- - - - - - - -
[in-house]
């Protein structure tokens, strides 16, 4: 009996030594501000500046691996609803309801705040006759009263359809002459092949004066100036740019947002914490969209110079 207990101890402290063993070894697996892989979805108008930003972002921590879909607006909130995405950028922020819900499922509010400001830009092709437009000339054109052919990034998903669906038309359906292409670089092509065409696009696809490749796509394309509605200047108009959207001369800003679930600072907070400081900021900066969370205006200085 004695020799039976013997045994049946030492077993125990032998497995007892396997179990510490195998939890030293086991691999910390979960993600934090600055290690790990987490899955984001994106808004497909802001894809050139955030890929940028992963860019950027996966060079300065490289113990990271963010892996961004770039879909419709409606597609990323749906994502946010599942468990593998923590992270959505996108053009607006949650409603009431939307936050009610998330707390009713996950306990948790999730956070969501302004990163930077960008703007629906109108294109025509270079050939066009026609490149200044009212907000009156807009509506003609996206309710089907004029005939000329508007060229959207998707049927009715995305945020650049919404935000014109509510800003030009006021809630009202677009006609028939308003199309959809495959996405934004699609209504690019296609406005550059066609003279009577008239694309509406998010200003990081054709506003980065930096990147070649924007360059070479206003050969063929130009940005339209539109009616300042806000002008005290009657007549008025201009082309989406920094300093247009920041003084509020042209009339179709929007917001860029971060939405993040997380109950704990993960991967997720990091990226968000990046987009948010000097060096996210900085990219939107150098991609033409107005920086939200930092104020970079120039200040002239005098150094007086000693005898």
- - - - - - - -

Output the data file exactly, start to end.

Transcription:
[in-house]
């Protein structure tokens, strides 16, 4: 009996030594501000500046691996609803309801705040006759009263359809002459092949004066100036740019947002914490969209110079 207990101890402290063993070894697996892989979805108008930003972002921590879909607006909130995405950028922020819900499922509010400001830009092709437009000339054109052919990034998903669906038309359906292409670089092509065409696009696809490749796509394309509605200047108009959207001369800003679930600072907070400081900021900066969370205006200085 004695020799039976013997045994049946030492077993125990032998497995007892396997179990510490195998939890030293086991691999910390979960993600934090600055290690790990987490899955984001994106808004497909802001894809050139955030890929940028992963860019950027996966060079300065490289113990990271963010892996961004770039879909419709409606597609990323749906994502946010599942468990593998923590992270959505996108053009607006949650409603009431939307936050009610998330707390009713996950306990948790999730956070969501302004990163930077960008703007629906109108294109025509270079050939066009026609490149200044009212907000009156807009509506003609996206309710089907004029005939000329508007060229959207998707049927009715995305945020650049919404935000014109509510800003030009006021809630009202677009006609028939308003199309959809495959996405934004699609209504690019296609406005550059066609003279009577008239694309509406998010200003990081054709506003980065930096990147070649924007360059070479206003050969063929130009940005339209539109009616300042806000002008005290009657007549008025201009082309989406920094300093247009920041003084509020042209009339179709929007917001860029971060939405993040997380109950704990993960991967997720990091990226968000990046987009948010000097060096996210900085990219939107150098991609033409107005920086939200930092104020970079120039200040002239005098150094007086000693005898």